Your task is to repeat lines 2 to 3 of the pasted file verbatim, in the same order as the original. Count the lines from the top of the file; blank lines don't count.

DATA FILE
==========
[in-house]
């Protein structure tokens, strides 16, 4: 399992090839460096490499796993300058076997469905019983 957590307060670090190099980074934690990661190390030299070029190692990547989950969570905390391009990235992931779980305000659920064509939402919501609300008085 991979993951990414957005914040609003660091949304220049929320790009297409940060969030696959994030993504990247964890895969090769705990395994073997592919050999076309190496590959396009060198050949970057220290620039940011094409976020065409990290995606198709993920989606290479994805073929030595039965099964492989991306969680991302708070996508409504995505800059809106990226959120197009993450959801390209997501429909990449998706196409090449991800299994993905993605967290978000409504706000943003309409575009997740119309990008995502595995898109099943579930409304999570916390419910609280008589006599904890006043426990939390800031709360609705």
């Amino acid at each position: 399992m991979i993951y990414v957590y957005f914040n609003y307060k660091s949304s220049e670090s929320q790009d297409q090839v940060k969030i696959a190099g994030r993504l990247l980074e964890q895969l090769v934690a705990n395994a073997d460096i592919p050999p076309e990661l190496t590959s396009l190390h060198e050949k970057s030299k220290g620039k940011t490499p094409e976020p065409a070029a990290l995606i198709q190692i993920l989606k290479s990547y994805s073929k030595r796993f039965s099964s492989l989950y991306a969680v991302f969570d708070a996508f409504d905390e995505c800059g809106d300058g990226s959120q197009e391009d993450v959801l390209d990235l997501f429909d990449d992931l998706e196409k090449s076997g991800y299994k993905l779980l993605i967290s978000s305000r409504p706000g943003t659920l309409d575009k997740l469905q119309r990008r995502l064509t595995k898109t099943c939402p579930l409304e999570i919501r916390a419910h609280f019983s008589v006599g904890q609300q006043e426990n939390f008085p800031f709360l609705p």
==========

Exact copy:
């Protein structure tokens, strides 16, 4: 399992090839460096490499796993300058076997469905019983 957590307060670090190099980074934690990661190390030299070029190692990547989950969570905390391009990235992931779980305000659920064509939402919501609300008085 991979993951990414957005914040609003660091949304220049929320790009297409940060969030696959994030993504990247964890895969090769705990395994073997592919050999076309190496590959396009060198050949970057220290620039940011094409976020065409990290995606198709993920989606290479994805073929030595039965099964492989991306969680991302708070996508409504995505800059809106990226959120197009993450959801390209997501429909990449998706196409090449991800299994993905993605967290978000409504706000943003309409575009997740119309990008995502595995898109099943579930409304999570916390419910609280008589006599904890006043426990939390800031709360609705």
């Amino acid at each position: 399992m991979i993951y990414v957590y957005f914040n609003y307060k660091s949304s220049e670090s929320q790009d297409q090839v940060k969030i696959a190099g994030r993504l990247l980074e964890q895969l090769v934690a705990n395994a073997d460096i592919p050999p076309e990661l190496t590959s396009l190390h060198e050949k970057s030299k220290g620039k940011t490499p094409e976020p065409a070029a990290l995606i198709q190692i993920l989606k290479s990547y994805s073929k030595r796993f039965s099964s492989l989950y991306a969680v991302f969570d708070a996508f409504d905390e995505c800059g809106d300058g990226s959120q197009e391009d993450v959801l390209d990235l997501f429909d990449d992931l998706e196409k090449s076997g991800y299994k993905l779980l993605i967290s978000s305000r409504p706000g943003t659920l309409d575009k997740l469905q119309r990008r995502l064509t595995k898109t099943c939402p579930l409304e999570i919501r916390a419910h609280f019983s008589v006599g904890q609300q006043e426990n939390f008085p800031f709360l609705p």